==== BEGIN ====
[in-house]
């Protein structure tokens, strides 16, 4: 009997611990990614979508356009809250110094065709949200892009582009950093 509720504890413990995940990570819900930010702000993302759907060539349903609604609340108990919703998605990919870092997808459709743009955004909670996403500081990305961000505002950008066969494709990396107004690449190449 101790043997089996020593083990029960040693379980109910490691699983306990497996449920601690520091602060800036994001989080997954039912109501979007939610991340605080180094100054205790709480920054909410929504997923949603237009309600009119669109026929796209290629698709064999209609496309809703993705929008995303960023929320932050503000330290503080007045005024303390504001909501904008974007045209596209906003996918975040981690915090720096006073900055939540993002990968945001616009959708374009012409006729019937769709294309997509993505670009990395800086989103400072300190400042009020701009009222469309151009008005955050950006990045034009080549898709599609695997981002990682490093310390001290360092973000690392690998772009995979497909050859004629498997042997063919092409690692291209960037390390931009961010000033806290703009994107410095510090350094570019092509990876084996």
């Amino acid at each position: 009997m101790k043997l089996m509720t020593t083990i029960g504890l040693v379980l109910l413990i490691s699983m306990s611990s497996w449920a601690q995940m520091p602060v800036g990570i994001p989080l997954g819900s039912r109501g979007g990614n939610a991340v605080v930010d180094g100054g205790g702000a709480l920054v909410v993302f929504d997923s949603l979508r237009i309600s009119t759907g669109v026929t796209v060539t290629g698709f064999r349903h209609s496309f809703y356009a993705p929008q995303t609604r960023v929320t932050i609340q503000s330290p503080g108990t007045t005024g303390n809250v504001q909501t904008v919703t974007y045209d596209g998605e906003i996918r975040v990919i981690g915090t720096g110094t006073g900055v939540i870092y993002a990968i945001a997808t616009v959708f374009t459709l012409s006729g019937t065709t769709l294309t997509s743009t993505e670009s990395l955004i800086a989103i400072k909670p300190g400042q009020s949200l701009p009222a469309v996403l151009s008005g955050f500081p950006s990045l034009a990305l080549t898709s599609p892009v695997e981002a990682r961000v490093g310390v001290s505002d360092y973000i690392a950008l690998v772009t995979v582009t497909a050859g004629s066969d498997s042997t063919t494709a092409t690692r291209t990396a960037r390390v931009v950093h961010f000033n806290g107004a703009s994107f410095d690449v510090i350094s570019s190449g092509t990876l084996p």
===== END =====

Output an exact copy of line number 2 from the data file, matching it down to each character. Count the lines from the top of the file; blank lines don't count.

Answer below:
């Protein structure tokens, strides 16, 4: 009997611990990614979508356009809250110094065709949200892009582009950093 509720504890413990995940990570819900930010702000993302759907060539349903609604609340108990919703998605990919870092997808459709743009955004909670996403500081990305961000505002950008066969494709990396107004690449190449 101790043997089996020593083990029960040693379980109910490691699983306990497996449920601690520091602060800036994001989080997954039912109501979007939610991340605080180094100054205790709480920054909410929504997923949603237009309600009119669109026929796209290629698709064999209609496309809703993705929008995303960023929320932050503000330290503080007045005024303390504001909501904008974007045209596209906003996918975040981690915090720096006073900055939540993002990968945001616009959708374009012409006729019937769709294309997509993505670009990395800086989103400072300190400042009020701009009222469309151009008005955050950006990045034009080549898709599609695997981002990682490093310390001290360092973000690392690998772009995979497909050859004629498997042997063919092409690692291209960037390390931009961010000033806290703009994107410095510090350094570019092509990876084996």